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Desk Set Still Works Today, It’s All About the Fear of Losing Your Job

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 Desk Set (1957) stars Katharine Hepburn and Spencer Tracy, but you could argue that the film’s third lead is EMERAC (Electro-Magnetic Memory and Research Arithmetical Calculator), a giant mainframe computer. EMERAC’s prospective installation in Bunny Watson’s (Hepburn) research department prompts fear that the “electronic brain” will replace the employees, like it has “thousands of people.”

It’s a postwar look at people’s jobs being threatened, in this case
by automation and computerization. After seeing EMERAC translate Russian into Chinese, Watson
tells the inventor of the machine, Richard Sumner (Tracy),
“Frightening. Gave me the feeling that maybe, just maybe, people were a
little bit outmoded.”

That fear is mirrored today by the anxieties American workers have
about outsourcing and their jobs going overseas — whether it’s
production going to China, journalism jobs migrating to India or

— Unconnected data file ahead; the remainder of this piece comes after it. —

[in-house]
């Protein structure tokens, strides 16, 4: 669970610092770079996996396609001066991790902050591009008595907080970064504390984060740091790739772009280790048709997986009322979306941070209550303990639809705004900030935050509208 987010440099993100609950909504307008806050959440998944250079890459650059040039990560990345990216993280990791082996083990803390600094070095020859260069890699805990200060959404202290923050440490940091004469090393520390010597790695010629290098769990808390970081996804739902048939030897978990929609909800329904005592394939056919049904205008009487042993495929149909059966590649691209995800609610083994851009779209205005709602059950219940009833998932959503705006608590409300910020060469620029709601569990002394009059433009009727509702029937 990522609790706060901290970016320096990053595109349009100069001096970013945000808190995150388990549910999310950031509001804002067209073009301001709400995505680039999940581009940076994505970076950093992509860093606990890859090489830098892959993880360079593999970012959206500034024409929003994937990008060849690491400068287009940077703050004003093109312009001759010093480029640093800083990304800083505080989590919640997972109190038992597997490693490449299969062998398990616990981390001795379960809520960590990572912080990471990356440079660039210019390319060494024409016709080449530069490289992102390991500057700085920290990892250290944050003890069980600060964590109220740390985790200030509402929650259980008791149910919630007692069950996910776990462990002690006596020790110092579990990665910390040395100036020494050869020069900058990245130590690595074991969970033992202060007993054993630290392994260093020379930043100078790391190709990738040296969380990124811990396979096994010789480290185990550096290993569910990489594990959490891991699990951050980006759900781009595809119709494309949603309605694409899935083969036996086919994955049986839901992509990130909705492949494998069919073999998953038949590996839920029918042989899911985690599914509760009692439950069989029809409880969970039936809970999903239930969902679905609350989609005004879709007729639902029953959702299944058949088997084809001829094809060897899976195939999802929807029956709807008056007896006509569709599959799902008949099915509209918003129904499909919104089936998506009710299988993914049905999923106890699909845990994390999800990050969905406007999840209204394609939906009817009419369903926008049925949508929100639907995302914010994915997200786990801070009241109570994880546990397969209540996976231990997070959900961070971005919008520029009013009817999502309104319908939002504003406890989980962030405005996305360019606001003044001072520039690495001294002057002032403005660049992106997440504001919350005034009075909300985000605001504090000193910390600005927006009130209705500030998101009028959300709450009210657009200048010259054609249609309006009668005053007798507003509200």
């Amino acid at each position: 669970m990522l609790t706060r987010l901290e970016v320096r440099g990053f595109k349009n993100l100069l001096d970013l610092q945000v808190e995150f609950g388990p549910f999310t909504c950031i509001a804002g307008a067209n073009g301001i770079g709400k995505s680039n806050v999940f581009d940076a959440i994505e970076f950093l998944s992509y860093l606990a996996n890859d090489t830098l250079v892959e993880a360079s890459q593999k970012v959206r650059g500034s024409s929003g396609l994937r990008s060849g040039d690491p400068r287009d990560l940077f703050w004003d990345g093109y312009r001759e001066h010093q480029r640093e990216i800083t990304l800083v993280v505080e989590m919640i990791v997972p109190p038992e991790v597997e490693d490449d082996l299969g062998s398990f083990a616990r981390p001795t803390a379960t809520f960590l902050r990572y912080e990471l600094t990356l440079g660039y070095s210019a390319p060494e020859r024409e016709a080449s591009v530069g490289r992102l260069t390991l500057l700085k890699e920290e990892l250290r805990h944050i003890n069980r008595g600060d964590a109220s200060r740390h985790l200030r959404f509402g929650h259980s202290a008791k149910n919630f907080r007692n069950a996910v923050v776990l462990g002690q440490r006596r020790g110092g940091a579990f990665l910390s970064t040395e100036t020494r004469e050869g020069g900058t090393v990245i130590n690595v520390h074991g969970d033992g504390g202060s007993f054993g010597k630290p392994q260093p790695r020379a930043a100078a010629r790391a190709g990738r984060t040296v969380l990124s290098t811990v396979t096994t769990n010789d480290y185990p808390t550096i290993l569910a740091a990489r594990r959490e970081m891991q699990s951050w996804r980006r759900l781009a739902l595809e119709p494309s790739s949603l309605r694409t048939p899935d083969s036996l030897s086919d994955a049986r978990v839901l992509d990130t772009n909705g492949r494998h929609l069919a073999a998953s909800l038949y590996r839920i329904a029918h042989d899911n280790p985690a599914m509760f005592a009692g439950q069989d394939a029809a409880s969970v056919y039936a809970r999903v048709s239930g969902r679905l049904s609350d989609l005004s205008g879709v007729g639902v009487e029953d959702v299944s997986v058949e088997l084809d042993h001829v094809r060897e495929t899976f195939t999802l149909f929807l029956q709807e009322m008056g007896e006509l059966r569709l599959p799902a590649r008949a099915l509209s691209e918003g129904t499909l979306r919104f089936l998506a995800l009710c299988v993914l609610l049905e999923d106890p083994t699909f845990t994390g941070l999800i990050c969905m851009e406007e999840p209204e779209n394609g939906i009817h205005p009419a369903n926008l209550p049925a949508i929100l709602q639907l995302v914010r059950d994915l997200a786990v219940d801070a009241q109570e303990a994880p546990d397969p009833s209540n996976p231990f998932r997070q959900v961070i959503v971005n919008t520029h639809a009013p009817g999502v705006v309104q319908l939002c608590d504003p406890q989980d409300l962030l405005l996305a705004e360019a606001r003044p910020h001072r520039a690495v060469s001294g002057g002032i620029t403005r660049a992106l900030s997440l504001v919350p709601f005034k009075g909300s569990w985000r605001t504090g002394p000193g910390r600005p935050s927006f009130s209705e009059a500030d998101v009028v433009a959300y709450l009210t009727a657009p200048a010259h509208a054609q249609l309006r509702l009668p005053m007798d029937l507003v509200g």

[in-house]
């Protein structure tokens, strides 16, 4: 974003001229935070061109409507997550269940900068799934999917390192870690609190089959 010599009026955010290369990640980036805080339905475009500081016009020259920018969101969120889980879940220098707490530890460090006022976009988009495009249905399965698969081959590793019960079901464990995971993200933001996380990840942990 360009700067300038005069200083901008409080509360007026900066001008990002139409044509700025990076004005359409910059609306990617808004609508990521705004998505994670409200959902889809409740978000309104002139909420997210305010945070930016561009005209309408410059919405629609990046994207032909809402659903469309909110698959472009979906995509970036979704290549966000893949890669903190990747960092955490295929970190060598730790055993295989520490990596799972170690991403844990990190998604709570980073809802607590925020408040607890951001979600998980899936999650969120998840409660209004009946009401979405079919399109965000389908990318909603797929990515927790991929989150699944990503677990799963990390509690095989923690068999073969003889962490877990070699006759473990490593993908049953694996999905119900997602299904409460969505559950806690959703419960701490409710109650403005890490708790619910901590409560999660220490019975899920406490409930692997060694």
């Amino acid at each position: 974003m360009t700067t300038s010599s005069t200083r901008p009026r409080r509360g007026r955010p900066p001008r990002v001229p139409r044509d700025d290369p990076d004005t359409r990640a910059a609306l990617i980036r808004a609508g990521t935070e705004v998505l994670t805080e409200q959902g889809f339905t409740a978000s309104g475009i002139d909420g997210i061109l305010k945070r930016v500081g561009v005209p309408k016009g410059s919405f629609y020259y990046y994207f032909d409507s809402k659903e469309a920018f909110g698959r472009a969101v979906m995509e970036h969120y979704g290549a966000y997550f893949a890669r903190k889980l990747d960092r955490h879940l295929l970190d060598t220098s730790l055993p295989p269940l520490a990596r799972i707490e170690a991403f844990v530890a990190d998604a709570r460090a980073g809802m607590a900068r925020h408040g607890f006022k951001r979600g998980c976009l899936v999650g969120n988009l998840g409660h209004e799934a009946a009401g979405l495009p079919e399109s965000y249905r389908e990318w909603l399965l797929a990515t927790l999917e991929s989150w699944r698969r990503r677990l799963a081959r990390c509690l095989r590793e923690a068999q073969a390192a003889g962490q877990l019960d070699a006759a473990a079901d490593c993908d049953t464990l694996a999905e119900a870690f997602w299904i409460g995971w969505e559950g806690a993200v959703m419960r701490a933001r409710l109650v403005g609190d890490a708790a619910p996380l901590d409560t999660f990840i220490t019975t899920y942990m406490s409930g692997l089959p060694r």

business processing heading to Mexico, the Philippines or Eastern
Europe. In Desk Set, Peg Costello’s (Joan Blondell) plaintive
cry of “He’s trying to replace us all with a mechanical brain!… That
means the end of us all!” resonates even now.

Of course, at the end of the movie — made with IBM’s cooperation
and assistance — it turns out that EMERAC (Emmy, for short) can’t
quite measure up to Watson and her staff. Intended to save 6,249 hours
a year of the research department’s time, it confuses the island of
Corfu with the poem “Curfew Must Not Ring Tonight” and can’t figure out
if the King of the Watusis drives an automobile. Watson takes pride in
besting Sumner and his machine (“Let’s show him what people can do”),
but, this being a Hollywood concoction, she eventually makes peace with
EMERAC and takes Sumner at his word when he explains that Emmy’s
purpose is to “free the worker from the routine and repetitive tasks
and liberate his time for more important work.” That’s a line
executives are spewing even now — but workers aren’t accepting quite
as easily.

For a full schedule of Desk Set on AMC, click here.


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